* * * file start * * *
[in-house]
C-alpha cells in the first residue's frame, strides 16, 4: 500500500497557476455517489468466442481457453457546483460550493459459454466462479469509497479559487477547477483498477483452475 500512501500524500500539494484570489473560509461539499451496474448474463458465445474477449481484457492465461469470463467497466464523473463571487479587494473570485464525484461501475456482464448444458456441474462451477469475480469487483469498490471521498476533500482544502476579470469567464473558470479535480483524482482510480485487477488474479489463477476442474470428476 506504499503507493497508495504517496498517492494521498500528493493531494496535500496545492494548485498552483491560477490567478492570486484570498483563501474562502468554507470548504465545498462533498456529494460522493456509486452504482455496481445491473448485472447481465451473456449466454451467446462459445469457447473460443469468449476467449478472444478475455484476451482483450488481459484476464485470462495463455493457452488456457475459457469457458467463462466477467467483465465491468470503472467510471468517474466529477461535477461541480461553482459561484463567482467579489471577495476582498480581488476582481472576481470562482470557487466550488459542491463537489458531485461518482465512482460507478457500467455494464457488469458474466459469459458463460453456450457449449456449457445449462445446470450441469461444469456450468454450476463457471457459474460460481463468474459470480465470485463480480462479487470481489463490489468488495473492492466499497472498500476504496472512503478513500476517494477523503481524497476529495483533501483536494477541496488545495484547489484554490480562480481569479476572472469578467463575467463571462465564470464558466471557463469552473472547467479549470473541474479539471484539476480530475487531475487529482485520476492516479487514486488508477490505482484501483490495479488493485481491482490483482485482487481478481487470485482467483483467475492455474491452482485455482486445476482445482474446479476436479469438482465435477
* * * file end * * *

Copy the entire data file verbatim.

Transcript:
[in-house]
C-alpha cells in the first residue's frame, strides 16, 4: 500500500497557476455517489468466442481457453457546483460550493459459454466462479469509497479559487477547477483498477483452475 500512501500524500500539494484570489473560509461539499451496474448474463458465445474477449481484457492465461469470463467497466464523473463571487479587494473570485464525484461501475456482464448444458456441474462451477469475480469487483469498490471521498476533500482544502476579470469567464473558470479535480483524482482510480485487477488474479489463477476442474470428476 506504499503507493497508495504517496498517492494521498500528493493531494496535500496545492494548485498552483491560477490567478492570486484570498483563501474562502468554507470548504465545498462533498456529494460522493456509486452504482455496481445491473448485472447481465451473456449466454451467446462459445469457447473460443469468449476467449478472444478475455484476451482483450488481459484476464485470462495463455493457452488456457475459457469457458467463462466477467467483465465491468470503472467510471468517474466529477461535477461541480461553482459561484463567482467579489471577495476582498480581488476582481472576481470562482470557487466550488459542491463537489458531485461518482465512482460507478457500467455494464457488469458474466459469459458463460453456450457449449456449457445449462445446470450441469461444469456450468454450476463457471457459474460460481463468474459470480465470485463480480462479487470481489463490489468488495473492492466499497472498500476504496472512503478513500476517494477523503481524497476529495483533501483536494477541496488545495484547489484554490480562480481569479476572472469578467463575467463571462465564470464558466471557463469552473472547467479549470473541474479539471484539476480530475487531475487529482485520476492516479487514486488508477490505482484501483490495479488493485481491482490483482485482487481478481487470485482467483483467475492455474491452482485455482486445476482445482474446479476436479469438482465435477